Lida Abdul
Ruins: Sto­ries of Awakenings

4th February – 10th April 2010
Anna Schwartz Gallery

The issue of oth­er­ness”, in all its rep­re­sen­ta­tions, seems to be a major con­cern of cur­rent art prac­tice, a phe­nom­e­non fur­ther moti­vat­ed by the ascen­dance of glob­al art fes­ti­vals (Doc­u­men­ta, bi/​triennials, etc.) that engage just as much with the his­to­ries of art as with con­tem­po­rary polit­i­cal and social his­to­ries. Today tech­nol­o­gy has made pos­si­ble a plu­ral­i­ty of artis­tic prac­tices that con­tin­ue to chal­lenge the notion of the work of art itself. Con­tem­po­rary artists from places as diverse as Mex­i­co, Chi­na, Cuba, Iran, Israel and Pales­tine are not only cre­at­ing com­plex spaces and tem­po­ral­i­ties that seek a new­er audi­ence; they are also work­ing as anthro­pol­o­gists, cul­tur­al crit­ics, eth­i­cal philoso­phers and pho­to­jour­nal­ists, cre­at­ing a tex­tured world that is rarely found in the pop­u­lar media. These artists are the wan­der­ing souls of the world who move from one place to anoth­er mak­ing art that wit­ness­es, that chal­lenges and that asks oth­er ques­tions. They are cel­e­brat­ed, ignored, per­se­cut­ed and some­times even killed for refus­ing to take sides in the game of us’ against them;’ they are the inno­cents abroad, often exiles in their own coun­tries of birth.

The works of such artists cre­ate new spaces that call for a new view­er, one who is acute­ly aware of the oscil­la­tion between the glob­al and the par­tic­u­lar (between an inher­it­ed iden­ti­ty and an acquired one) that artists have to nego­ti­ate in order to cre­ate het­ero­ge­neous works. This past sum­mer, in Kab­ul, Afghanistan, I real­ized that I am one of these artists. As an Afghan artist, who left her coun­try of birth a few years after the for­mer Sovi­et inva­sion, I have tried to com­pre­hend the dis­as­ter that has rav­aged my coun­try for more than two decades. Blan­chot says: A dis­as­ter touch­es noth­ing, but changes every­thing”. Afghanistan is phys­i­cal­ly destroyed, but the resilience to sur­vive per­sists unabat­ed. Lan­guage, notions of domes­tic­i­ty and per­cep­tions of the oth­er are all trans­formed rad­i­cal­ly, to the extent that survivors/​refugees often refuse to talk about what they went through. Many of us have known the his­to­ry of this silence. These nomadic artists give voice to the silence amongst us through their works.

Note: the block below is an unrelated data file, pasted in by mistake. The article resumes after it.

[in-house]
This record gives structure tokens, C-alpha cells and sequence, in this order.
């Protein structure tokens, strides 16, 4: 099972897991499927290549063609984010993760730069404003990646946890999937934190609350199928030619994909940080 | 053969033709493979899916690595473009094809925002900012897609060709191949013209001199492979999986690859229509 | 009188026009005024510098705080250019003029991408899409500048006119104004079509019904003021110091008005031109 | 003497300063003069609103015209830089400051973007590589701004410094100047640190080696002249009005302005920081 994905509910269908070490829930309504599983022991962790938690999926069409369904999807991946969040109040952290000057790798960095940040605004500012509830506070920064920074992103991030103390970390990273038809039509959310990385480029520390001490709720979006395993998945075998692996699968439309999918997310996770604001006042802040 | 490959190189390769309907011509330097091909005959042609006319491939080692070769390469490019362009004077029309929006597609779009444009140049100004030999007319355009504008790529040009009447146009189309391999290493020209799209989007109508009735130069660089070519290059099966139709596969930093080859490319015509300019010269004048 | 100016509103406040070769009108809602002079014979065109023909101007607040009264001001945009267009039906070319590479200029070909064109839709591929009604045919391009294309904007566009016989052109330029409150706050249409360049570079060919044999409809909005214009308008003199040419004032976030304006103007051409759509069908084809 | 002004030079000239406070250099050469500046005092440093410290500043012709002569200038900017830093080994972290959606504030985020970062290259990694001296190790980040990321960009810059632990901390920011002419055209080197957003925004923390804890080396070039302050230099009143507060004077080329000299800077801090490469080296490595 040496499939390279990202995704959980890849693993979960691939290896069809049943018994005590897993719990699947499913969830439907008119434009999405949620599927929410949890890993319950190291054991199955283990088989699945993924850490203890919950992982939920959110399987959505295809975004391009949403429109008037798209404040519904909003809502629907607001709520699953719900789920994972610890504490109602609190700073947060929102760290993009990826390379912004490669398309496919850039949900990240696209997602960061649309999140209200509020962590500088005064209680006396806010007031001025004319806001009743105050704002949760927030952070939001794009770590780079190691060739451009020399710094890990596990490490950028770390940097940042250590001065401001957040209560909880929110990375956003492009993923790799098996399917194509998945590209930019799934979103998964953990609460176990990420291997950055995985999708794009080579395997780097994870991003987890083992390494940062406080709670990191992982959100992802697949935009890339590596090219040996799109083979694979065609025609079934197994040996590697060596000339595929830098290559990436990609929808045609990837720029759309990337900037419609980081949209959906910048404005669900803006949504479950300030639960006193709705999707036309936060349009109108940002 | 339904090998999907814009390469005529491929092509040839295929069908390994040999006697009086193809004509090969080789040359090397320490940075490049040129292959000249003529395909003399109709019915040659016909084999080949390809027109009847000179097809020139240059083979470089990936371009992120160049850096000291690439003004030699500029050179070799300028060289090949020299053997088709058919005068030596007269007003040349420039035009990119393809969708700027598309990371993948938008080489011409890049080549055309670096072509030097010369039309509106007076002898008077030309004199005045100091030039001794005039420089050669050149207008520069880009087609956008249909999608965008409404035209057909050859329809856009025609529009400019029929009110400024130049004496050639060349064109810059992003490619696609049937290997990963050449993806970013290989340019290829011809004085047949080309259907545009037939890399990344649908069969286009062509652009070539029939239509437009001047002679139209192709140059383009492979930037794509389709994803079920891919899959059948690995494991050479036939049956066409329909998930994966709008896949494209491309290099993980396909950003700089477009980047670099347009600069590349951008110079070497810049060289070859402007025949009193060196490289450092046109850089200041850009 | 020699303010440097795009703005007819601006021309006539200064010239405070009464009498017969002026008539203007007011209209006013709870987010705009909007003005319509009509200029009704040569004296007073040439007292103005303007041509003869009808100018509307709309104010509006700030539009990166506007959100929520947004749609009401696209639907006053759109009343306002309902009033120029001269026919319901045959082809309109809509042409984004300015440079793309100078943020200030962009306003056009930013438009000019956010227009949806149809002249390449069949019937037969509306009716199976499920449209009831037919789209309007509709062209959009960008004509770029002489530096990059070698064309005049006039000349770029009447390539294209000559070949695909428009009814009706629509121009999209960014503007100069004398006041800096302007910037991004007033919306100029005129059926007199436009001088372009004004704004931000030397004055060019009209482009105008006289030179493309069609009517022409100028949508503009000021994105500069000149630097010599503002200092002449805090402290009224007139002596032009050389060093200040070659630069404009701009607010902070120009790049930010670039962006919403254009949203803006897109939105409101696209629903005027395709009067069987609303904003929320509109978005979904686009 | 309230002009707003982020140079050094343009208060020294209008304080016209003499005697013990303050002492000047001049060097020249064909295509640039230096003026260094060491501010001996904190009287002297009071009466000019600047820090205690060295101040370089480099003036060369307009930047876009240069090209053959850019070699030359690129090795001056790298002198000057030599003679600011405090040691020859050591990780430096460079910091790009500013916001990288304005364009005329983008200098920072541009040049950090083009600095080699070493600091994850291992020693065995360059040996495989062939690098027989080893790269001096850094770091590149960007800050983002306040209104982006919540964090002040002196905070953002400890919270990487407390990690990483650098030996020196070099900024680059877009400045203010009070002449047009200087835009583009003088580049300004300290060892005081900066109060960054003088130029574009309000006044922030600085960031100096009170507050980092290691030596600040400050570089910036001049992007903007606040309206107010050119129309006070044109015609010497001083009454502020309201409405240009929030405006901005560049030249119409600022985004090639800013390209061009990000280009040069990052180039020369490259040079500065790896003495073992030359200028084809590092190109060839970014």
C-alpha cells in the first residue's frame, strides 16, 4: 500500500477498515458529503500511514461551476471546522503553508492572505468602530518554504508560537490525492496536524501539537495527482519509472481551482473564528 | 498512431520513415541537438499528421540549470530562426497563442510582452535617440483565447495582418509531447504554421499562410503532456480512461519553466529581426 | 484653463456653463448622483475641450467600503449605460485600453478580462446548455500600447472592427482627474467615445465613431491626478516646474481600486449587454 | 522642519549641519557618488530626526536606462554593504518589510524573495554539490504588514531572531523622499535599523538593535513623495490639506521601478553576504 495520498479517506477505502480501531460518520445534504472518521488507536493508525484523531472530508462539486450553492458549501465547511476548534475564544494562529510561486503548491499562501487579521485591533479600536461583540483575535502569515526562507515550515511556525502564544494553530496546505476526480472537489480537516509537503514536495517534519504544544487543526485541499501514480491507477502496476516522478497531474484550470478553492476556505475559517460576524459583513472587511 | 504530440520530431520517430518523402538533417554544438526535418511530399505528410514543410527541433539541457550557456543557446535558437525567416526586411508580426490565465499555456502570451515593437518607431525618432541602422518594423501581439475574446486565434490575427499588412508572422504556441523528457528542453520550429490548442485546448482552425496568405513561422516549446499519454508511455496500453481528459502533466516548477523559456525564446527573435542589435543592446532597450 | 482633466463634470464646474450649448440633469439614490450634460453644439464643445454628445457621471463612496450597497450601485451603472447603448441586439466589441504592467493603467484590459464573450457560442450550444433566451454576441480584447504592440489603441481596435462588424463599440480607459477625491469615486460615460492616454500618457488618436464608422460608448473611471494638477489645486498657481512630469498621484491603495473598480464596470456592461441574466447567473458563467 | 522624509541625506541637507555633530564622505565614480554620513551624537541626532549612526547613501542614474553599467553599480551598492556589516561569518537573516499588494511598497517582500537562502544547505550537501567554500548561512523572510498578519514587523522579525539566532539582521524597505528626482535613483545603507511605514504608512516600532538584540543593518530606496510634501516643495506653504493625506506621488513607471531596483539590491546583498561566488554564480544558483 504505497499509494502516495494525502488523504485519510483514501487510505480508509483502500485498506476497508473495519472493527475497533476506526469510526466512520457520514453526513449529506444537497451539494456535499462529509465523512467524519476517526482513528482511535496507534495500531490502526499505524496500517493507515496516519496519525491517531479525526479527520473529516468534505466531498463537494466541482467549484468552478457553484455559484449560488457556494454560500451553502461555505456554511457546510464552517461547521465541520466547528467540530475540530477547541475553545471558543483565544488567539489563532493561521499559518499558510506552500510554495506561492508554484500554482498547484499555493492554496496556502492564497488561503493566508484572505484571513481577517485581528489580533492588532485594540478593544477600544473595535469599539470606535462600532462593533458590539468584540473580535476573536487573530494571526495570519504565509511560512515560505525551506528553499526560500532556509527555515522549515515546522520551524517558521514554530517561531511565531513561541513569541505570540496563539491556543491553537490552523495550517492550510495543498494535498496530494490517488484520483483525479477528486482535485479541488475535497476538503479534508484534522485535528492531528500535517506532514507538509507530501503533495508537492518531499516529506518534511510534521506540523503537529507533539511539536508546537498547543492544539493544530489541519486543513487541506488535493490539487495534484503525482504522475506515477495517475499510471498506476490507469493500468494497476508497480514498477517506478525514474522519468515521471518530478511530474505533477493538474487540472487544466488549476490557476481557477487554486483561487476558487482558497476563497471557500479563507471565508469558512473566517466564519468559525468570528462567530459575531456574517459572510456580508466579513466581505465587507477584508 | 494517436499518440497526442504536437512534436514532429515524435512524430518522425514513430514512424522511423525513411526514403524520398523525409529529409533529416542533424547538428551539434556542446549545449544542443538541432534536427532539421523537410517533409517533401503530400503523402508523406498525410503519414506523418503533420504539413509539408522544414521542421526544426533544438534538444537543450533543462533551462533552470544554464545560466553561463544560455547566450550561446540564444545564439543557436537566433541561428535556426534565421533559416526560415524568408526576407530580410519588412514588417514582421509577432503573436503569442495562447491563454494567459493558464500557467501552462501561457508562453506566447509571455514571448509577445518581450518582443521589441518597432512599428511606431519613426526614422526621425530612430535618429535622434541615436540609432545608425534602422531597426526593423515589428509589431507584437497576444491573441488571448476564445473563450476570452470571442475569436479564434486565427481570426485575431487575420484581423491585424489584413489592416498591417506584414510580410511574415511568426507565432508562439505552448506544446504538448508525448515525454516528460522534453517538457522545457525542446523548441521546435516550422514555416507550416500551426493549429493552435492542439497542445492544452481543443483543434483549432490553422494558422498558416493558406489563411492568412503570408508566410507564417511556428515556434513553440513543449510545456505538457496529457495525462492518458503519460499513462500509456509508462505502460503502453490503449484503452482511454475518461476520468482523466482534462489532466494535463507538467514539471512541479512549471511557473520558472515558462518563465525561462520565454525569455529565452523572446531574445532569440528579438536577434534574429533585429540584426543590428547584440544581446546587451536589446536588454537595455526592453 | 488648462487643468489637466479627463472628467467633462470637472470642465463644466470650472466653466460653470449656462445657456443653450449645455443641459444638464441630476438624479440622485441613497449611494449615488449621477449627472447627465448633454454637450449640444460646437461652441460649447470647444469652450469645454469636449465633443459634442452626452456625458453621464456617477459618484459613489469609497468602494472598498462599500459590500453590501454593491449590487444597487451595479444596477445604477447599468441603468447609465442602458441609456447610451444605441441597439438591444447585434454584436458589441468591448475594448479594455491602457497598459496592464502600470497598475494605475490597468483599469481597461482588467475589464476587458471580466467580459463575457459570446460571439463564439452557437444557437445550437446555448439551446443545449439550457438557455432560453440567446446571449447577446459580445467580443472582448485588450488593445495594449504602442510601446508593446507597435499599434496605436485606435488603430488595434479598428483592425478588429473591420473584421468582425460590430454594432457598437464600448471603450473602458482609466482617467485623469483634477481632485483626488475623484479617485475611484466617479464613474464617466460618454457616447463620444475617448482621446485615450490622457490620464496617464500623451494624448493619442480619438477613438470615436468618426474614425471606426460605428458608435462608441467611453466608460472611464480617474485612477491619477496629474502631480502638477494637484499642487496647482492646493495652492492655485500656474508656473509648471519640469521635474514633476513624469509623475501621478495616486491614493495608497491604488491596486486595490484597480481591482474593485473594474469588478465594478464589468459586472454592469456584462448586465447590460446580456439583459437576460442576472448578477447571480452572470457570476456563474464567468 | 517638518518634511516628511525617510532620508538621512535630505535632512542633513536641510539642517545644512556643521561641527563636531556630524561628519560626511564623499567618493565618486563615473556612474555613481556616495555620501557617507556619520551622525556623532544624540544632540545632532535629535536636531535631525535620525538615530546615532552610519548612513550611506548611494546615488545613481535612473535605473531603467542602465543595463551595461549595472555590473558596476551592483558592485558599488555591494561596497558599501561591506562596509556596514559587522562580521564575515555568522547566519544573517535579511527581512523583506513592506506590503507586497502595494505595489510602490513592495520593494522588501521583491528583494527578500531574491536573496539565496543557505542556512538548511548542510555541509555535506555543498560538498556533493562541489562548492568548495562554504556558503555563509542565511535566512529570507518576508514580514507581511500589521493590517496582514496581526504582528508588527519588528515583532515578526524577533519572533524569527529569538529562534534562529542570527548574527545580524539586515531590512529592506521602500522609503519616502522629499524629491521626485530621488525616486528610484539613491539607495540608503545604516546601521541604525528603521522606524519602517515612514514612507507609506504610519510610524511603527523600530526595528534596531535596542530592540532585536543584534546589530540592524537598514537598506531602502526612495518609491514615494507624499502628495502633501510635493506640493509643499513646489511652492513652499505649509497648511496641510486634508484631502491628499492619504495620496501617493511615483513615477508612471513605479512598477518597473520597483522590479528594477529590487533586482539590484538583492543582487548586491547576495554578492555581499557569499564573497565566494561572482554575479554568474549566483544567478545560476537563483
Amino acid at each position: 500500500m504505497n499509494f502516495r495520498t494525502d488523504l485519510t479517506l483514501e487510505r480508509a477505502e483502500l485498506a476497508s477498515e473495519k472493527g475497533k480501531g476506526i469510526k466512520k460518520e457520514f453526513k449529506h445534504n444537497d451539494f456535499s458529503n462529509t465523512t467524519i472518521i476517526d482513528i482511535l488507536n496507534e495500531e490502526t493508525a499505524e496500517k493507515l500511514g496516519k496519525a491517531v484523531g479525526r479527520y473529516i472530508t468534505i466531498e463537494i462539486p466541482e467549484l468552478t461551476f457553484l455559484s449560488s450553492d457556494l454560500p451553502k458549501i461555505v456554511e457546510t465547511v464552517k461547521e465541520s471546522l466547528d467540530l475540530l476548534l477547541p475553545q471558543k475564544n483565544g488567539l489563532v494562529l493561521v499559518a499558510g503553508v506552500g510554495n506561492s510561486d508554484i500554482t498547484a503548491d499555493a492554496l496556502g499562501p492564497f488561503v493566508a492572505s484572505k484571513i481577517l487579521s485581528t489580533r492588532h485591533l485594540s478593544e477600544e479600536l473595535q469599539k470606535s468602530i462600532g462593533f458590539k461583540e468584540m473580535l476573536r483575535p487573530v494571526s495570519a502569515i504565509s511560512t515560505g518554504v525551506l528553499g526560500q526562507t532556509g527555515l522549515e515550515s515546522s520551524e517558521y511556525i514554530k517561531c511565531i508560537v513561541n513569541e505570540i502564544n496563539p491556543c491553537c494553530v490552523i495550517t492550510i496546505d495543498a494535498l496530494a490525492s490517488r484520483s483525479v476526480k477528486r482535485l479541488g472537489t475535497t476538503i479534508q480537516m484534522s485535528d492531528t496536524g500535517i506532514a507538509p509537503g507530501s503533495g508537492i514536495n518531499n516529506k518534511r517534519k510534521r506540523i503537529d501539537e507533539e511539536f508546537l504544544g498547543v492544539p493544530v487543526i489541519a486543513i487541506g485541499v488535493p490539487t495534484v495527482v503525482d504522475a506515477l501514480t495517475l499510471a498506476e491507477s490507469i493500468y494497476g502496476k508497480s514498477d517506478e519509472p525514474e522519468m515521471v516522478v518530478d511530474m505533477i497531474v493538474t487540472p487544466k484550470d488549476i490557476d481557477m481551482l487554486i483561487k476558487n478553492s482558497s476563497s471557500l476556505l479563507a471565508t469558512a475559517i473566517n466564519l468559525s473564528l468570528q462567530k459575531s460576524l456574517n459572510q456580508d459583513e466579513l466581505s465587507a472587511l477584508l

In my work, I try to jux­ta­pose the space of pol­i­tics with the space of rever­ie; the space of shel­ter with that of the desert: I try to per­form the blank spaces’ that are formed when every­thing is tak­en away from peo­ple. How do we come face to face with noth­ing’ with empti­ness’ where there was pre­vi­ous­ly some­thing. I was a refugee myself for sev­er­al years, mov­ing from one coun­try to anoth­er, aware that at every junc­ture I was a guest, who at any moment might be asked to leave. The refugee’s world is a portable one, allow­ing for easy move­ment between bor­ders. It is one that can be tak­en away as eas­i­ly as it was giv­en: pro­vi­sion­al­ly and with lit­tle anx­i­ety on the part of the host.

Some­times it is said that I am post-iden­ti­ty, post-nation, how­ev­er for me the chal­lenge is to super­sede the mem­o­ry of an event; my works are the forms of my failed attempts to tran­scend. Art is a peti­tion for anoth­er world, a momen­tary shat­ter­ing of what is com­fort­able so that we may become more sophis­ti­cat­ed in reclaim­ing the present. The new wan­der­ing souls of the globe, stub­born, weak, per­se­cut­ed, strong, will con­tin­ue to make this art as long as peo­ple believe in easy solu­tions and banal closures.

Lida Abdul, 2010


Lida Abdul

Dome, 2005
Dig­i­tal video, 4:3, colour, sound
4 min­utes 50 seconds

Lida Abdul

Once Upon Awakening, 2006
archival pig­ment print on paper
105.5163.5 cm
Edi­tion of 3

Lida Abdul

Clap­ping with Stones, 2005
16mm film trans­ferred to dig­i­tal video, 16:9, colour, sound
4 min­utes 53 seconds